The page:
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Schoolchildren hold candles near a giant portrait of former South African President Nelson Mandela in Chennai, India. Mandela, who died Thursday at age 95, was considered a master of forgiveness. He became South Africa’s first black president after spending nearly a third of his life as a prisoner of apartheid. (AP Photo/Arun Sankar K)

The annual Conspirare Christmas always finds a way to touch your soul, even when you least expect it.

The choir's artistic director and founder, Craig Hella Johnson, startles you with his gorgeous and unusual arrangements. Surely, he must labor for hours upon hours to figure out just the right sounds for each performance.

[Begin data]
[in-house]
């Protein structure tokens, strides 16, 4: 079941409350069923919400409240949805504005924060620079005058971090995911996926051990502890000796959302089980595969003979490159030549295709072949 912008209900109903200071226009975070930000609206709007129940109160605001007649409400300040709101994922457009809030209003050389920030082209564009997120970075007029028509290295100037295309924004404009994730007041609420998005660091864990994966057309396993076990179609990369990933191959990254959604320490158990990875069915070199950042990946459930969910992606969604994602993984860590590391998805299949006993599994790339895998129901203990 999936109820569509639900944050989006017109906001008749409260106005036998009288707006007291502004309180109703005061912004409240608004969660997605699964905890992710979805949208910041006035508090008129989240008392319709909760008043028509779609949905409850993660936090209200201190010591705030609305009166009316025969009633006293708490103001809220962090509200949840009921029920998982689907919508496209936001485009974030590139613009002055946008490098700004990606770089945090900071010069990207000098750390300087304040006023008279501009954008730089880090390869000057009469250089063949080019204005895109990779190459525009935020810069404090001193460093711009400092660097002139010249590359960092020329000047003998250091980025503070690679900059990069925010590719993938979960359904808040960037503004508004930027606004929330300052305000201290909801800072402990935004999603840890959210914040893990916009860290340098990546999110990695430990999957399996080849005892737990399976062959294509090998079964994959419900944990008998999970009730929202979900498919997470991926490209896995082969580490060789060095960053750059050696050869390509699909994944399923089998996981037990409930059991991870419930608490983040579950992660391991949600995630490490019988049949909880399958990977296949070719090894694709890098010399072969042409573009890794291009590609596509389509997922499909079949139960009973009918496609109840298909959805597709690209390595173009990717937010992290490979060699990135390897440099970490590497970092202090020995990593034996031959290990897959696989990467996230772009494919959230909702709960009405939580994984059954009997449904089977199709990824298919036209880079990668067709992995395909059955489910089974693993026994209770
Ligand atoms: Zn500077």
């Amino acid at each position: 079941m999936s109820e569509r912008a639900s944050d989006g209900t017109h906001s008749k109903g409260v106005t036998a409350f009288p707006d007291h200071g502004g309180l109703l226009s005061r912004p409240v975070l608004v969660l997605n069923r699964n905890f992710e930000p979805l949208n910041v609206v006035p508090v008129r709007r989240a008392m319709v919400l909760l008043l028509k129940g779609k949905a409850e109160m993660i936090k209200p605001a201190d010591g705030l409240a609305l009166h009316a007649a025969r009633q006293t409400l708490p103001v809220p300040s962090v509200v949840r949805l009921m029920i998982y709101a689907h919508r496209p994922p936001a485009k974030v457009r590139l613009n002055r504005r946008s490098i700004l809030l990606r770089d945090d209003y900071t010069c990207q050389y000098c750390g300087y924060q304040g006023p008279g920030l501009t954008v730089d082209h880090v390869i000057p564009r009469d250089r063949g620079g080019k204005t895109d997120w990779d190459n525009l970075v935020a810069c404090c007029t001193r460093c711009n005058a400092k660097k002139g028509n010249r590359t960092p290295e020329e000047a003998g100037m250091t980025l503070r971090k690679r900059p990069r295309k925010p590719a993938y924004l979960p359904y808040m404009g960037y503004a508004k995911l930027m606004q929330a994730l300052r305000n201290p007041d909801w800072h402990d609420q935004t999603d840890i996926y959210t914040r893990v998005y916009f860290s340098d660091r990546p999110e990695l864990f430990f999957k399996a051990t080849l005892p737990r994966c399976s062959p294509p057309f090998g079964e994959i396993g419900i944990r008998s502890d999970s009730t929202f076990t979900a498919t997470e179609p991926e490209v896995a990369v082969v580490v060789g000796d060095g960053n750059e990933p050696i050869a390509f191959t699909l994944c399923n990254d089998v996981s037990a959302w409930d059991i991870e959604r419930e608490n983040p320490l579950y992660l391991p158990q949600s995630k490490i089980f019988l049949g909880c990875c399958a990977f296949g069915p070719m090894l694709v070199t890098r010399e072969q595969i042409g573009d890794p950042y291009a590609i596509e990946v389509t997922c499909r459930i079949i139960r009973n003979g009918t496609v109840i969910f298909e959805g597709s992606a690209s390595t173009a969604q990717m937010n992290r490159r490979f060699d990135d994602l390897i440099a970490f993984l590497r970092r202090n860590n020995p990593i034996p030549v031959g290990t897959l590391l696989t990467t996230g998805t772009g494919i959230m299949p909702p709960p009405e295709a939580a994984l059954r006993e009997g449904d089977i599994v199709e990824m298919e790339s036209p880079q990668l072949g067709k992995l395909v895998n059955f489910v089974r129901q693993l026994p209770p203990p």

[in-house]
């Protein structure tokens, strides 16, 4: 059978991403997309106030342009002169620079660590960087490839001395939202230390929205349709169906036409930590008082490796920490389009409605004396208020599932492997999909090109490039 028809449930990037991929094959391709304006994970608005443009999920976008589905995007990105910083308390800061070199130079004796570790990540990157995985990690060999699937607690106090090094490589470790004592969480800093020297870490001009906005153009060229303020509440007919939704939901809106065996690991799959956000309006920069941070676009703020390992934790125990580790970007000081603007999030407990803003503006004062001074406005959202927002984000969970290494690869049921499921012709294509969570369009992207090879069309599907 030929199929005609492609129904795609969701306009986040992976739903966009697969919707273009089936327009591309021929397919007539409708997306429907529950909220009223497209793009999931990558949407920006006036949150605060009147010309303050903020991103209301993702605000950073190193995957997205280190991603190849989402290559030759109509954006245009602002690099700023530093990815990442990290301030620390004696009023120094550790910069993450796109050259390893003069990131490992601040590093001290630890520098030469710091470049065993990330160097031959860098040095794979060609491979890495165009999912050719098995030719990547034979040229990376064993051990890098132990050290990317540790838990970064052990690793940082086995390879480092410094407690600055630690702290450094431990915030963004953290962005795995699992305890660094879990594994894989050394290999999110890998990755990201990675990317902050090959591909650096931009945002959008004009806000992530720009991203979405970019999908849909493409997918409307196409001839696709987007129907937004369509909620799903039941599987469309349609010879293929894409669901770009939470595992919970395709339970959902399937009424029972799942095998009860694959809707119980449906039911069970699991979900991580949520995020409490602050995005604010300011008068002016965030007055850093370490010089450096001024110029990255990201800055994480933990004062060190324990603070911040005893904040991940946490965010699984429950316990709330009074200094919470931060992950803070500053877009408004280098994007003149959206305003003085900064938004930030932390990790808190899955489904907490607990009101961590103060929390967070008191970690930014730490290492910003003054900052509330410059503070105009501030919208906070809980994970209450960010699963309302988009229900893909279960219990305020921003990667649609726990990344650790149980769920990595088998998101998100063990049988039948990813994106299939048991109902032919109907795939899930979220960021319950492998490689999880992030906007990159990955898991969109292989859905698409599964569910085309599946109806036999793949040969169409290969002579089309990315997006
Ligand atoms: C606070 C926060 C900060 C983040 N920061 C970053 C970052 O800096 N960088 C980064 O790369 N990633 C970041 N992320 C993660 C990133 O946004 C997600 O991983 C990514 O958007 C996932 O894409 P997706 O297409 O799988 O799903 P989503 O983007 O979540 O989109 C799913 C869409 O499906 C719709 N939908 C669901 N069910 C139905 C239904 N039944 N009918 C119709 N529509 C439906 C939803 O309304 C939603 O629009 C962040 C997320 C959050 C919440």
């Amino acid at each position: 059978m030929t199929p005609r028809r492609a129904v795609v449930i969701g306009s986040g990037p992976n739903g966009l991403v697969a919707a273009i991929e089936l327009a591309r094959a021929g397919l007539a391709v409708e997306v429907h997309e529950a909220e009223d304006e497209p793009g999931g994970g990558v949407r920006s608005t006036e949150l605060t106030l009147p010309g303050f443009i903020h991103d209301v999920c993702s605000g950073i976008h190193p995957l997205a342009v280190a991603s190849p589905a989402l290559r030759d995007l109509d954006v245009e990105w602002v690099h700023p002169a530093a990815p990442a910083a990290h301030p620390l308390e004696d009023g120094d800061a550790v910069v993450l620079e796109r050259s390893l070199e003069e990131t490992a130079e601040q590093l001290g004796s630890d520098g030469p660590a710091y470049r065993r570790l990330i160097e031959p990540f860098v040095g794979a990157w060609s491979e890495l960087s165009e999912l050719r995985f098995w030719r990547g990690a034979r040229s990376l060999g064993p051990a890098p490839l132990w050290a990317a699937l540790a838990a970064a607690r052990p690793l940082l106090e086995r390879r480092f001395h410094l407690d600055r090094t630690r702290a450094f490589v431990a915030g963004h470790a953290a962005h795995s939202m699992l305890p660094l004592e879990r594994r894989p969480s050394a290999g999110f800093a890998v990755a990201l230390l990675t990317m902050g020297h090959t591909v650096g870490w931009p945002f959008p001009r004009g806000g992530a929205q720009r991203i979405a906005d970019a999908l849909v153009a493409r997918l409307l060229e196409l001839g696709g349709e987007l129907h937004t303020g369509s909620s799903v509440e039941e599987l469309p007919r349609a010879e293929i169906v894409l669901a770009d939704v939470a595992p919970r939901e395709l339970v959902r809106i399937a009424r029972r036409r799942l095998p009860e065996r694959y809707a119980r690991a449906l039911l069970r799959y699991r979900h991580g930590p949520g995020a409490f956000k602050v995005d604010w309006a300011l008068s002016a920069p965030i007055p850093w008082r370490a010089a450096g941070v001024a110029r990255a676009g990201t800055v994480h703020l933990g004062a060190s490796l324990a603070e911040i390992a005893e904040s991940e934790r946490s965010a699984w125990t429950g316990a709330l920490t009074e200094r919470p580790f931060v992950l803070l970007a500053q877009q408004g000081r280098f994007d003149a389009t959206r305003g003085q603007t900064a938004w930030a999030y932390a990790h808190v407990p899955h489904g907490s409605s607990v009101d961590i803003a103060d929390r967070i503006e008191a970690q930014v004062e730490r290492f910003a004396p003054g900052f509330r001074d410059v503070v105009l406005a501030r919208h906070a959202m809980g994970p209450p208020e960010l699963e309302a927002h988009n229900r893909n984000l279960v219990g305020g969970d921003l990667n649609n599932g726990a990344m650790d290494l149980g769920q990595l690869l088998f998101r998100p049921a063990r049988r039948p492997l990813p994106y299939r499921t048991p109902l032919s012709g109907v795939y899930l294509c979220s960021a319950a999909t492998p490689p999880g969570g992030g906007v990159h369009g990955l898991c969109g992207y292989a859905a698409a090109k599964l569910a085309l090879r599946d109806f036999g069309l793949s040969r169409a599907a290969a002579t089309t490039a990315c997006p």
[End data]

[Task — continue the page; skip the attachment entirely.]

How could he possibly know that Nelson Mandela would die on the same day of Conspirare Christmas in Victoria? Of course he couldn't.

Yet, I felt as if two back-to-back songs, "I Wish I Knew How It Would Feel to Be Free" and "By Way of Sorrow," were an intentional and inspired tribute to the great civil rights leader and promoter of peace.

I wasn't familiar before with either song, but they prompted me to quietly reflect on Mandela's legacy.

From "I Wish I Knew:"

I wish I could share / All the love that's in my heart

Remove all the bars / That keep us apart

I wish you could know / What it means to be me

Then you'd see and agree / Everyone should be free

From "By Way of Sorrow;"

You have come by way of sorrow, you have come by way of tears

Bu you'll reach the destiny meant to find you all these years,

Meant to find you all these years.

Nina Simone performs "I Wish I Knew:"

The Wailin' Jennys perform "By Way of Sorrow:"

This is from Ruthie Foster's "Let It Burn" album:

This is from a PBS Conspirare special: